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One problem Liftopia presents for ski areas is that it has made "deals" a cheap commodity. Prior to Liftopia, ski areas could target their discounts much more directly. Offers could be distributed only to a particular region, or only to a particular demographic. In other words, you could focus the discounts on the segment of the market that actually required an incentive to come to your ski area.

But Liftopia deals are out there for anyone and everyone to take advantage of. And with very little effort I can see if it's cheaper to ski Okemo than Stratton and pick accordingly.

My gut feeling is that Liftopia hasn't increased by much the OVERALL amount of money spent on lift tickets by its customers, and often decreases the overall amount spent. Most people have a limit as to how much they are willing to spend on lift tickets each winter. Let's say my budget is $800. Instead of of skiing 10 days at $80, thanks to Liftopia I can now ski 20 days at $40. Also, Liftopia does not reward loyalty to any particular mountain. If anything it works against loyalty.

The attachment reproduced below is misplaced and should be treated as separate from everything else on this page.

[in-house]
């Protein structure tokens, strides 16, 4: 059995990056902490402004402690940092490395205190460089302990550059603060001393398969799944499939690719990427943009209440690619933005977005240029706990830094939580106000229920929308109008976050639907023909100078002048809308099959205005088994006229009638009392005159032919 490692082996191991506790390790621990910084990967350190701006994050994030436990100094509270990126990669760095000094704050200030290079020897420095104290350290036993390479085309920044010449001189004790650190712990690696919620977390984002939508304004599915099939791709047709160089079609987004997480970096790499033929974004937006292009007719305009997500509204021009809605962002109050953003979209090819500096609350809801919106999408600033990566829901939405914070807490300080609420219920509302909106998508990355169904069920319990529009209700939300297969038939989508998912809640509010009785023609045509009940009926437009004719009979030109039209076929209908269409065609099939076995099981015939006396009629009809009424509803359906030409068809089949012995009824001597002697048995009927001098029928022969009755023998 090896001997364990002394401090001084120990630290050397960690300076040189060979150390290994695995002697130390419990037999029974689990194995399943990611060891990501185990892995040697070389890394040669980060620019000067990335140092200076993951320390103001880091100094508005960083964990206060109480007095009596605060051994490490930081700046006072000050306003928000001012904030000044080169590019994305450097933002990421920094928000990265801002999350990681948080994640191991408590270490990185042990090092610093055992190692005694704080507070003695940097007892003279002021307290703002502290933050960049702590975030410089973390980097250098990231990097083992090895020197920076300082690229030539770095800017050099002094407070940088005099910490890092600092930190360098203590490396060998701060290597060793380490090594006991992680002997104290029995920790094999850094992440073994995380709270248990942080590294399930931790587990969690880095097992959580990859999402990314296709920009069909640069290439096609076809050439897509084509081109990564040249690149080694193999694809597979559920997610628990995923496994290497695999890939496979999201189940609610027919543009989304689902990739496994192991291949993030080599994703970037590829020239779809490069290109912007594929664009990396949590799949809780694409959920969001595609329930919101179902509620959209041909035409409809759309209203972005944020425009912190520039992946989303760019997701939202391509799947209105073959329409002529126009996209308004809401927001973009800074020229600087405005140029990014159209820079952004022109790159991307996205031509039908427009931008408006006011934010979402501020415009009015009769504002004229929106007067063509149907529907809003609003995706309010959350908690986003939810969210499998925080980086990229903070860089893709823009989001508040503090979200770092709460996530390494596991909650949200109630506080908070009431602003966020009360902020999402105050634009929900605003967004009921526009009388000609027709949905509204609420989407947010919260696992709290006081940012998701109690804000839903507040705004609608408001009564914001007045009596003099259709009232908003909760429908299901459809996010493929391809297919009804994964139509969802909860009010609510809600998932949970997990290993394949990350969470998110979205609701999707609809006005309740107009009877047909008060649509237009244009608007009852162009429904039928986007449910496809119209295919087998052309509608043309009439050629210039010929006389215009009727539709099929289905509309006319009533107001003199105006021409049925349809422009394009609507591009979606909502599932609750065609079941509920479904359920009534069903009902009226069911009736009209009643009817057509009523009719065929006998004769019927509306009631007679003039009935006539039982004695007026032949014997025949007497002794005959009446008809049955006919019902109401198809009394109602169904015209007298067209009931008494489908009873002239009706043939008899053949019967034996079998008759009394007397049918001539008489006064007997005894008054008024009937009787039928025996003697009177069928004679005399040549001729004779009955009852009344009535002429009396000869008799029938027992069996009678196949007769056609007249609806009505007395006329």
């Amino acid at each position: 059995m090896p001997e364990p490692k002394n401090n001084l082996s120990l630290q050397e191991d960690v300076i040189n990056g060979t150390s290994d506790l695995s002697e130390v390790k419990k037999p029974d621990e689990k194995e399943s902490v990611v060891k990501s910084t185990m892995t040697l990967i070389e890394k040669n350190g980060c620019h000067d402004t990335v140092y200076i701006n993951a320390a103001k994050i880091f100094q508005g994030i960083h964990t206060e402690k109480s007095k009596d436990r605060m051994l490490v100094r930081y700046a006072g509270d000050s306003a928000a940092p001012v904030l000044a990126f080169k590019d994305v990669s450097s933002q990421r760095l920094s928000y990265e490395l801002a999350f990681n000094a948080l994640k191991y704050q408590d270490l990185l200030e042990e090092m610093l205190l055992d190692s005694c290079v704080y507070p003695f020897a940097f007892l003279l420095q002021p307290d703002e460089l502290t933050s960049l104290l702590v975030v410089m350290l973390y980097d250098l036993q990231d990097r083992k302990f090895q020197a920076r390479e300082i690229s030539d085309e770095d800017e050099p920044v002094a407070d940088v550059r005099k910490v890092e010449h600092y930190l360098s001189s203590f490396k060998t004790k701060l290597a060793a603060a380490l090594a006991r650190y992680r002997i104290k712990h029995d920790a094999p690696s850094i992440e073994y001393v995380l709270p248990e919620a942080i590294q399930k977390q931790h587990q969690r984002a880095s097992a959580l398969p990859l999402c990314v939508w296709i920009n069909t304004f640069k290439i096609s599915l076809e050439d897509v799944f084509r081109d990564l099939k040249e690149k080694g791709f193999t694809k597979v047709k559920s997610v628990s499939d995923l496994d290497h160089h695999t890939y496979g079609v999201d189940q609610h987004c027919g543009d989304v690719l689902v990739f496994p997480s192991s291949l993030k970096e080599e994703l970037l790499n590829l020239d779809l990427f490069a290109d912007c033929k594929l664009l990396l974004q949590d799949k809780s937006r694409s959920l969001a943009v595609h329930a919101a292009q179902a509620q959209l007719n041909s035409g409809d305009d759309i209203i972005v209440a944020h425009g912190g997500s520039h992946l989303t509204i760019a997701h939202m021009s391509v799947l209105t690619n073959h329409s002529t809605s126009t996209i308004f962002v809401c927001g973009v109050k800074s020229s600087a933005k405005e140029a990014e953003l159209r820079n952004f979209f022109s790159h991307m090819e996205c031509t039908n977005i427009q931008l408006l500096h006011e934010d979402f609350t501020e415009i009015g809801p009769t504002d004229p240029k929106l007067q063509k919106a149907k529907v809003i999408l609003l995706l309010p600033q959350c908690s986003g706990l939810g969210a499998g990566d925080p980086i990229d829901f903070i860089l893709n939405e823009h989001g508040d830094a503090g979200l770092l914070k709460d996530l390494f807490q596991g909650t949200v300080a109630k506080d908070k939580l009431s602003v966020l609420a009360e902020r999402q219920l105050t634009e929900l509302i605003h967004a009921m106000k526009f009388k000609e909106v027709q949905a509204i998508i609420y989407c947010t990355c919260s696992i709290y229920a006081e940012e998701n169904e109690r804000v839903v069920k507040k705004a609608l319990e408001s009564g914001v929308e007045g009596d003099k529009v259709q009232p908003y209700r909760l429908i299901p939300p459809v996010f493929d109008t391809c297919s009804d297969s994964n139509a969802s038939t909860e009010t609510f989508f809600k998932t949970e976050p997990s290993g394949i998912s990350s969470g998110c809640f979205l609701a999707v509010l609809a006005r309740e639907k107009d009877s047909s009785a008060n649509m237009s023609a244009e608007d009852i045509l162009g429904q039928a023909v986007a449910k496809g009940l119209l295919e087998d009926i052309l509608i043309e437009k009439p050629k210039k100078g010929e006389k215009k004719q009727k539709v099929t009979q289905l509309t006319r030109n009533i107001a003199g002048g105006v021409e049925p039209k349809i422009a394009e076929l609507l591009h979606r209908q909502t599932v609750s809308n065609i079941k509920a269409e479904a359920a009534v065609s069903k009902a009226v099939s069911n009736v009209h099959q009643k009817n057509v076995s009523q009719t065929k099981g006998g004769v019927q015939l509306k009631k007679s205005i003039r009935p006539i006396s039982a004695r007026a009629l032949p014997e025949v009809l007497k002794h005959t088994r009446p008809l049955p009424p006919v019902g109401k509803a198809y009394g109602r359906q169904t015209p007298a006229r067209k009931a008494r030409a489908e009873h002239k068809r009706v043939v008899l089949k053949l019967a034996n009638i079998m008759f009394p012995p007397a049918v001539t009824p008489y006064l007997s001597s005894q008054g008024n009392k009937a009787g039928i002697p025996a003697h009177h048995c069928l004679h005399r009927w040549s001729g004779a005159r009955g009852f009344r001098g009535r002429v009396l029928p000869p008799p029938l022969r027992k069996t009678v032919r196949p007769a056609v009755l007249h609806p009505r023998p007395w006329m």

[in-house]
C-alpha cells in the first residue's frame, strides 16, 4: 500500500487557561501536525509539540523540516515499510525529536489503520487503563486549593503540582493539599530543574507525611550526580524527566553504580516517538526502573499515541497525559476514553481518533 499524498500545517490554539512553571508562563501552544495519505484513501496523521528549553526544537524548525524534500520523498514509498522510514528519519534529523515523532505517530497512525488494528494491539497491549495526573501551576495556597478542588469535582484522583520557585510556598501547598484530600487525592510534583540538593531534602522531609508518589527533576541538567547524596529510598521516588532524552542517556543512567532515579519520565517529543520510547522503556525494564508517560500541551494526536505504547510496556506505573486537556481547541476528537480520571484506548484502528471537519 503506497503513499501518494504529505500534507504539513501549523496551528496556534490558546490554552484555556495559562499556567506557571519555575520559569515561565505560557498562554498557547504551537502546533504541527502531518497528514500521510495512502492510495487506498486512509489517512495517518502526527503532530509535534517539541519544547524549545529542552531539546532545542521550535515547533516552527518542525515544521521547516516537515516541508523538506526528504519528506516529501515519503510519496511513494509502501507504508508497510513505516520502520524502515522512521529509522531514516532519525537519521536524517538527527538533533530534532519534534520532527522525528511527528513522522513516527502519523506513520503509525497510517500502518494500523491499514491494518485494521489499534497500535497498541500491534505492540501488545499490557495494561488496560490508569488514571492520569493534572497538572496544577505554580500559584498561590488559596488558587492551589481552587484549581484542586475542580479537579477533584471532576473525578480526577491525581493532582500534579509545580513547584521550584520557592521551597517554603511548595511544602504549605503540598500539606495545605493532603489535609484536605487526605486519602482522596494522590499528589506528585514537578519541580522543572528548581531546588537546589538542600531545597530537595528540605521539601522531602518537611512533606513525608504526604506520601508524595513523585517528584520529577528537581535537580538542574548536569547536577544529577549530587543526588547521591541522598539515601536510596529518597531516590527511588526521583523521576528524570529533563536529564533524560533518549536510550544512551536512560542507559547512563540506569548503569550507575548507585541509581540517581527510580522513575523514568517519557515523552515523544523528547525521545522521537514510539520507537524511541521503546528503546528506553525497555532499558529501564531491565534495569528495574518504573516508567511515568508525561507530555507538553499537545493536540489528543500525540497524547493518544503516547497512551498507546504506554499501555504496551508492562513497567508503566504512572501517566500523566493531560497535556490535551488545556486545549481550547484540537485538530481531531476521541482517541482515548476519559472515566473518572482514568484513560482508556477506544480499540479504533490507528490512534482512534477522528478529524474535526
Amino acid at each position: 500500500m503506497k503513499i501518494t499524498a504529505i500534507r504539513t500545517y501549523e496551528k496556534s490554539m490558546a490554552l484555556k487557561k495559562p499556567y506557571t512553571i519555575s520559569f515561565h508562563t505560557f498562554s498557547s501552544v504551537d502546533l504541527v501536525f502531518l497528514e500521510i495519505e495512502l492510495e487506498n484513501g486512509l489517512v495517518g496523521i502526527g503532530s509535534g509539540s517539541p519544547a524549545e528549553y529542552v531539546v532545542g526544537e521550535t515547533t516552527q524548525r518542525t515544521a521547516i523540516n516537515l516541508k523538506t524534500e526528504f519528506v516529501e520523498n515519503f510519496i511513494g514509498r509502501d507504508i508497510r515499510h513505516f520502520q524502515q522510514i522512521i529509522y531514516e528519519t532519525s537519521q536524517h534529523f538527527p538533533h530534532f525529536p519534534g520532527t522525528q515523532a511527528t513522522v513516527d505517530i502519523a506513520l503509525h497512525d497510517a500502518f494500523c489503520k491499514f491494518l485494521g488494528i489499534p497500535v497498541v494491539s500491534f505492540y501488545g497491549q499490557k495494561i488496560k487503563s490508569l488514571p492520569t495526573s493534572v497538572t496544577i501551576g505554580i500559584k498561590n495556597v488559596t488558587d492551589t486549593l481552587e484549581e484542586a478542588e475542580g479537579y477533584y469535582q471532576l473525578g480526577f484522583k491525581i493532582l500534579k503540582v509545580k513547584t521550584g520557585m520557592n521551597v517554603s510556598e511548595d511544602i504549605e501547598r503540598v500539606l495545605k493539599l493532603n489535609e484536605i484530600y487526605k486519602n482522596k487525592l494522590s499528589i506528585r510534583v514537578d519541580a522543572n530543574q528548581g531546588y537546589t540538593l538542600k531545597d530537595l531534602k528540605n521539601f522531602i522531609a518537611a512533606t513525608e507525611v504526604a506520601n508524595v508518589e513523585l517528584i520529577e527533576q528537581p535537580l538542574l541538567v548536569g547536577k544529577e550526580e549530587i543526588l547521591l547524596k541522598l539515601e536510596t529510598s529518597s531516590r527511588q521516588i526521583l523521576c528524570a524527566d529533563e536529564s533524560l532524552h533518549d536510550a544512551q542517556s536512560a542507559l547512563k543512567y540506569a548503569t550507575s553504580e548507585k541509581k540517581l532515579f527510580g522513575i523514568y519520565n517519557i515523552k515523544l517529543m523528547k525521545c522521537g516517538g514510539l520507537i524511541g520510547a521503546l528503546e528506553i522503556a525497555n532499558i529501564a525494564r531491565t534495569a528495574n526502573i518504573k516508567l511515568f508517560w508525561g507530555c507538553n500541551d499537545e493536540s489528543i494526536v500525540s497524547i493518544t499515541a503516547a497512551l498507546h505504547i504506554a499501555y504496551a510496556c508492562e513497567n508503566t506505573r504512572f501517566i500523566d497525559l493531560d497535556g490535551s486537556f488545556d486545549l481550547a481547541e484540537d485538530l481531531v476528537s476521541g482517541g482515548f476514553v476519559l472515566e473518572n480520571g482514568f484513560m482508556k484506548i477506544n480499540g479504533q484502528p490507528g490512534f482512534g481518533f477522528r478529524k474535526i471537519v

The problem for ski areas is that NOT joining Liftopia is probably worse than joining it.

I'm certainly not complaining because this is all a great thing for consumers, but I doubt it's been as good for the industry as they would have liked.

How do the ski areas fight back? They take a page from the airlines. Sabre (pre-Travelocity) opened up comparison airfare shopping to the average consumer. In order to maintain market share, the airlines ramped up frequent flier programs. So once you have me as a customer, I'm going to feel some pain if I take my business elsewhere. Ski areas should do the same.
 
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dlague